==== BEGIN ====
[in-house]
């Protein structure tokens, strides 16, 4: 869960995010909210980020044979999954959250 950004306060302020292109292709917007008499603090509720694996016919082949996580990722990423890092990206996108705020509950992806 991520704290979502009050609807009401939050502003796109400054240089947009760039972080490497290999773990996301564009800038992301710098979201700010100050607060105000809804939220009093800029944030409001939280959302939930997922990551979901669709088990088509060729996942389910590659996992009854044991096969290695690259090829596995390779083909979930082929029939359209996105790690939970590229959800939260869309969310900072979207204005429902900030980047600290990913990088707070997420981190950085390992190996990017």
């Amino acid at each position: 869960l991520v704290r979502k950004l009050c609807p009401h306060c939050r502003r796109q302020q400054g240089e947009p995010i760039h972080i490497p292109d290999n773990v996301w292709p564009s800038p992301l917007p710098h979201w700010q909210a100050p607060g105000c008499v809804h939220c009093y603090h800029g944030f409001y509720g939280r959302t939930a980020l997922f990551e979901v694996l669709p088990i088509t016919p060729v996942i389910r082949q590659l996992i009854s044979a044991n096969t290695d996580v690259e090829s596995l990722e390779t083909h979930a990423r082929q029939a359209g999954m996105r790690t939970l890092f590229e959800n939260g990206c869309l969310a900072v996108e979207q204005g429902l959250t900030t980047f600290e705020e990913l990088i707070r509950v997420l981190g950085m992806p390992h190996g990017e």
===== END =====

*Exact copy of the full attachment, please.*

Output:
[in-house]
């Protein structure tokens, strides 16, 4: 869960995010909210980020044979999954959250 950004306060302020292109292709917007008499603090509720694996016919082949996580990722990423890092990206996108705020509950992806 991520704290979502009050609807009401939050502003796109400054240089947009760039972080490497290999773990996301564009800038992301710098979201700010100050607060105000809804939220009093800029944030409001939280959302939930997922990551979901669709088990088509060729996942389910590659996992009854044991096969290695690259090829596995390779083909979930082929029939359209996105790690939970590229959800939260869309969310900072979207204005429902900030980047600290990913990088707070997420981190950085390992190996990017």
């Amino acid at each position: 869960l991520v704290r979502k950004l009050c609807p009401h306060c939050r502003r796109q302020q400054g240089e947009p995010i760039h972080i490497p292109d290999n773990v996301w292709p564009s800038p992301l917007p710098h979201w700010q909210a100050p607060g105000c008499v809804h939220c009093y603090h800029g944030f409001y509720g939280r959302t939930a980020l997922f990551e979901v694996l669709p088990i088509t016919p060729v996942i389910r082949q590659l996992i009854s044979a044991n096969t290695d996580v690259e090829s596995l990722e390779t083909h979930a990423r082929q029939a359209g999954m996105r790690t939970l890092f590229e959800n939260g990206c869309l969310a900072v996108e979207q204005g429902l959250t900030t980047f600290e705020e990913l990088i707070r509950v997420l981190g950085m992806p390992h190996g990017e």